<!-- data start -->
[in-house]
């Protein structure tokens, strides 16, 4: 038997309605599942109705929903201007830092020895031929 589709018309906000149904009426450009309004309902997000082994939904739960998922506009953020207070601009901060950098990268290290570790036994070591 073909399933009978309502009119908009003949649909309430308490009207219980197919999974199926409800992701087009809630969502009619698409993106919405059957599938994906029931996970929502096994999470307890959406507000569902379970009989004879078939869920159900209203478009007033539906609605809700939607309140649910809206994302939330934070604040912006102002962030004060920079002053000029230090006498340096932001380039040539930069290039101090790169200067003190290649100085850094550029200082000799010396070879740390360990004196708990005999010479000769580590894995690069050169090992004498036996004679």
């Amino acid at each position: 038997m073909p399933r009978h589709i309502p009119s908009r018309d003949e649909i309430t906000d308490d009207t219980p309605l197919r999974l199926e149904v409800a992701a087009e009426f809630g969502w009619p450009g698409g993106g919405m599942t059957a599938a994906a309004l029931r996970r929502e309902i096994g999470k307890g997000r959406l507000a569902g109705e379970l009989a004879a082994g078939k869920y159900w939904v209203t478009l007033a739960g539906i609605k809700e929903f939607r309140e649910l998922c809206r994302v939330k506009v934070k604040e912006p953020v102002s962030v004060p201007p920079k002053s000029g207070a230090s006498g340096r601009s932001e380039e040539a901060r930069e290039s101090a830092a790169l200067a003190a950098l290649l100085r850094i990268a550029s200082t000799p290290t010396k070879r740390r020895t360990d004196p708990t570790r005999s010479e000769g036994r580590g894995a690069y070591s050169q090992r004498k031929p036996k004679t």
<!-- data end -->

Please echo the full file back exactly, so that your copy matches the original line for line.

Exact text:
[in-house]
């Protein structure tokens, strides 16, 4: 038997309605599942109705929903201007830092020895031929 589709018309906000149904009426450009309004309902997000082994939904739960998922506009953020207070601009901060950098990268290290570790036994070591 073909399933009978309502009119908009003949649909309430308490009207219980197919999974199926409800992701087009809630969502009619698409993106919405059957599938994906029931996970929502096994999470307890959406507000569902379970009989004879078939869920159900209203478009007033539906609605809700939607309140649910809206994302939330934070604040912006102002962030004060920079002053000029230090006498340096932001380039040539930069290039101090790169200067003190290649100085850094550029200082000799010396070879740390360990004196708990005999010479000769580590894995690069050169090992004498036996004679």
């Amino acid at each position: 038997m073909p399933r009978h589709i309502p009119s908009r018309d003949e649909i309430t906000d308490d009207t219980p309605l197919r999974l199926e149904v409800a992701a087009e009426f809630g969502w009619p450009g698409g993106g919405m599942t059957a599938a994906a309004l029931r996970r929502e309902i096994g999470k307890g997000r959406l507000a569902g109705e379970l009989a004879a082994g078939k869920y159900w939904v209203t478009l007033a739960g539906i609605k809700e929903f939607r309140e649910l998922c809206r994302v939330k506009v934070k604040e912006p953020v102002s962030v004060p201007p920079k002053s000029g207070a230090s006498g340096r601009s932001e380039e040539a901060r930069e290039s101090a830092a790169l200067a003190a950098l290649l100085r850094i990268a550029s200082t000799p290290t010396k070879r740390r020895t360990d004196p708990t570790r005999s010479e000769g036994r580590g894995a690069y070591s050169q090992r004498k031929p036996k004679t």